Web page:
Your circulatory system doesn’t rest. It’s in action every second of your life but is paid little attention unless you have a bad cut or need a transfusion. Five to six liters of blood are moving continuously throughout your body. If it can’t easily get where it needs to go, your body will tell you with very clear signs of poor circulation.
Why You Should Care About Poor Blood Circulation…
We may take the red stuff that runs through us for granted but it actually does quite a lot as it works through the circulatory system:
- supplies oxygen to cells and tissues
- provides nutrients to cells, such as amino acids, fatty acids, and glucose
- removes waste, such as carbon dioxide, urea, and lactic acid
- protects the body from infection, foreign bodies, and disease by virtue of white blood cells
- transports hormones from one part of the body to another, transmitting messages and completing important processes
- regulates acidity (pH) levels and body temperature
- engorges parts of the body when needed.
There are four ingredients in blood:
- platelets – responsible for coagulation
- red blood cells – pick up oxygen, nitrogen, and hydrogen from—and release carbon dioxide to—the lungs; by transporting hydrogen, red blood cells help to regulate pH levels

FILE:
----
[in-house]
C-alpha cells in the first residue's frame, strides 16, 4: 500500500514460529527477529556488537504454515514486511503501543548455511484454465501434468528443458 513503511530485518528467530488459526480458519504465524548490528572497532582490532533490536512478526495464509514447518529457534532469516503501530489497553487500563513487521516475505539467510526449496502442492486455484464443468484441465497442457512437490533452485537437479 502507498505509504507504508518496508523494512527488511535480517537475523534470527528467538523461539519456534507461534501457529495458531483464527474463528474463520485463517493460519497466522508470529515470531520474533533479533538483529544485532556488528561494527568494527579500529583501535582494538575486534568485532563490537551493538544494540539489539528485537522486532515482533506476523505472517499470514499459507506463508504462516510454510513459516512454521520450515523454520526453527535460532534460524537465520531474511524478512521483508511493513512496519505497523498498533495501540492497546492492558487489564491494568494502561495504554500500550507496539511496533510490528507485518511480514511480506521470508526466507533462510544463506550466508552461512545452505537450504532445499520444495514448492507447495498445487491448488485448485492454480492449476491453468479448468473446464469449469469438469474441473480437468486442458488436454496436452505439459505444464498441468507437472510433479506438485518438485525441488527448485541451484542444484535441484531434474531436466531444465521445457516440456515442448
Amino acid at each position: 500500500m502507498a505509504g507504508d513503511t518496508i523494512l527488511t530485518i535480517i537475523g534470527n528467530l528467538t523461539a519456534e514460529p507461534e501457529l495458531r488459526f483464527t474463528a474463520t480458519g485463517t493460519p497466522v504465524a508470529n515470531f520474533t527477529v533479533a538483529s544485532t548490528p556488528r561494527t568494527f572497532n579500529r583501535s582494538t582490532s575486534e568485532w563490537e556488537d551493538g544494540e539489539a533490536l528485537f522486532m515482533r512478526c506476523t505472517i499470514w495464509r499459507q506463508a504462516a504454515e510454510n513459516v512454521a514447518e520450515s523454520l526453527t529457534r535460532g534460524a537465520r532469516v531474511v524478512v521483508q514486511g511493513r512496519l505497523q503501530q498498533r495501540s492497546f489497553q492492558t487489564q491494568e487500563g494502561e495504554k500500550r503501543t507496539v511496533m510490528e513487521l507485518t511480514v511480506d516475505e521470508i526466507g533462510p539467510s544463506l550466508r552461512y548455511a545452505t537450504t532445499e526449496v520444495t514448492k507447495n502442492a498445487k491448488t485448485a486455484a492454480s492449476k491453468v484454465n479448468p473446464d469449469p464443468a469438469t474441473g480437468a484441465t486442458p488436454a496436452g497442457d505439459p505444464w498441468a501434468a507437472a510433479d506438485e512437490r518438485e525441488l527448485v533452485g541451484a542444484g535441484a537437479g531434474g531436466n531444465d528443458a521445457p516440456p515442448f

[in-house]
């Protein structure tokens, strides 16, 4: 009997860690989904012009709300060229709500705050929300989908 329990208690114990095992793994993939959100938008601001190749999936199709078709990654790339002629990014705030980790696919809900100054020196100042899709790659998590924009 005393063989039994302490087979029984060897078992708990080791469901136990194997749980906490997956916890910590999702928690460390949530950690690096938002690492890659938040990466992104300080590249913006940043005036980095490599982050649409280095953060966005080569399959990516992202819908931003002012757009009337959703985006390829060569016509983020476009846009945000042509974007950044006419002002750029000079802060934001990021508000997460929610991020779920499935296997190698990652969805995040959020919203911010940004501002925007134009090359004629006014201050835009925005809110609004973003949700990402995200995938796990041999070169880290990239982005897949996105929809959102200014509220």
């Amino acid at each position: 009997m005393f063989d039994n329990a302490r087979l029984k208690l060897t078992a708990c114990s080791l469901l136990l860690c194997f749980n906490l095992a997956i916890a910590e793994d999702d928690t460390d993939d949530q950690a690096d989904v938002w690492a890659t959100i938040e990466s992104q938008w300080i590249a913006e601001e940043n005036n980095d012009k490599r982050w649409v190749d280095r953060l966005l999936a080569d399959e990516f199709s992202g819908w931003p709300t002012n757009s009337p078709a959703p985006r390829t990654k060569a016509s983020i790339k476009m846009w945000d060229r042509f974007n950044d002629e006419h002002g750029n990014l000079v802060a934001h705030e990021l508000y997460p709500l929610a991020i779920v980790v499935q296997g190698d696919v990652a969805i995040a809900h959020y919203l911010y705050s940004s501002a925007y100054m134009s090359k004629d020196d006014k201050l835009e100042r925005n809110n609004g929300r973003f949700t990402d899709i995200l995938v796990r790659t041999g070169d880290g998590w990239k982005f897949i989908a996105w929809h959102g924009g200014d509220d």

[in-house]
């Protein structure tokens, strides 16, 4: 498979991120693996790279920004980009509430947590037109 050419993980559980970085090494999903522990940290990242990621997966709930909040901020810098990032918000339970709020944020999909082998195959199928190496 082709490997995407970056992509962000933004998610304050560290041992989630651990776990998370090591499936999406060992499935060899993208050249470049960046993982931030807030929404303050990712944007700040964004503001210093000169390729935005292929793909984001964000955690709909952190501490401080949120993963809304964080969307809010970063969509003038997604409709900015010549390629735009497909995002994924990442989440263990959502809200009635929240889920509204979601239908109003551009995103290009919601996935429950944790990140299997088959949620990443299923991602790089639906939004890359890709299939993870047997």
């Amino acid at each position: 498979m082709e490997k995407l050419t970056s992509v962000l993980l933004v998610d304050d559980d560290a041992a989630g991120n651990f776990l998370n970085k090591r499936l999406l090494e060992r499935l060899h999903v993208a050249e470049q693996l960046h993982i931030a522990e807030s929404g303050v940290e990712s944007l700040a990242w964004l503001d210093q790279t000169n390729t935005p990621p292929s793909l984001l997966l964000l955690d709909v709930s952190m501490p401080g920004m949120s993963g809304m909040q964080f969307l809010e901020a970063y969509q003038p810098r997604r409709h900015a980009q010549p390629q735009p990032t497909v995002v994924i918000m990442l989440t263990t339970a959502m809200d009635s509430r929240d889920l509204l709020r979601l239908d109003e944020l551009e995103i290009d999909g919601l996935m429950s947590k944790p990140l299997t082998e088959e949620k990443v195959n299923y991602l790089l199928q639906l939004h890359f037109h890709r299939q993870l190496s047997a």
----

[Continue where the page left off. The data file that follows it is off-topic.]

- white blood cells – produced in bone marrow and lymph nodes, these make up less than one percent of blood content; they are responsible for fighting infection and producing antibodies and histamines
- plasma – makes up fifty-five percent of blood and is comprised mostly of water; it transports carbon dioxide, glucose, hormones, proteins, fats, vitamins, and mineral salts throughout the body.
Platelets and red and white blood cells are produced in bone marrow while plasma comes from ingested food in the intestines.
Because of all that blood does, it’s therefore critical that the circulatory system is working optimally to get it where it needs to go.
5 Signs of Poor Circulation
Some organs are blood supply-dependent (the amount of blood carried to them depends on the need of the organ at the moment, e.g., lungs and heart); others are supply-independent (a constant supply of blood is needed, e.g., brain and kidneys). (1)
“When cardiovascular function is compromised, circulatory compensations are aimed at maintaining supply-dependent tissues. In the long term, this leads to the possibility of an inadequate blood flow to supply independent tissues. The perfusion maintenance of all organs requires adequate cardiac output, blood volume, and arterial BP. When BP and cardiac output fail, regional perfusion diminishes.” (2)
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If nutrients and oxygen carried through the blood don’t flow properly, you can expect one or more of the following symptoms of poor circulation.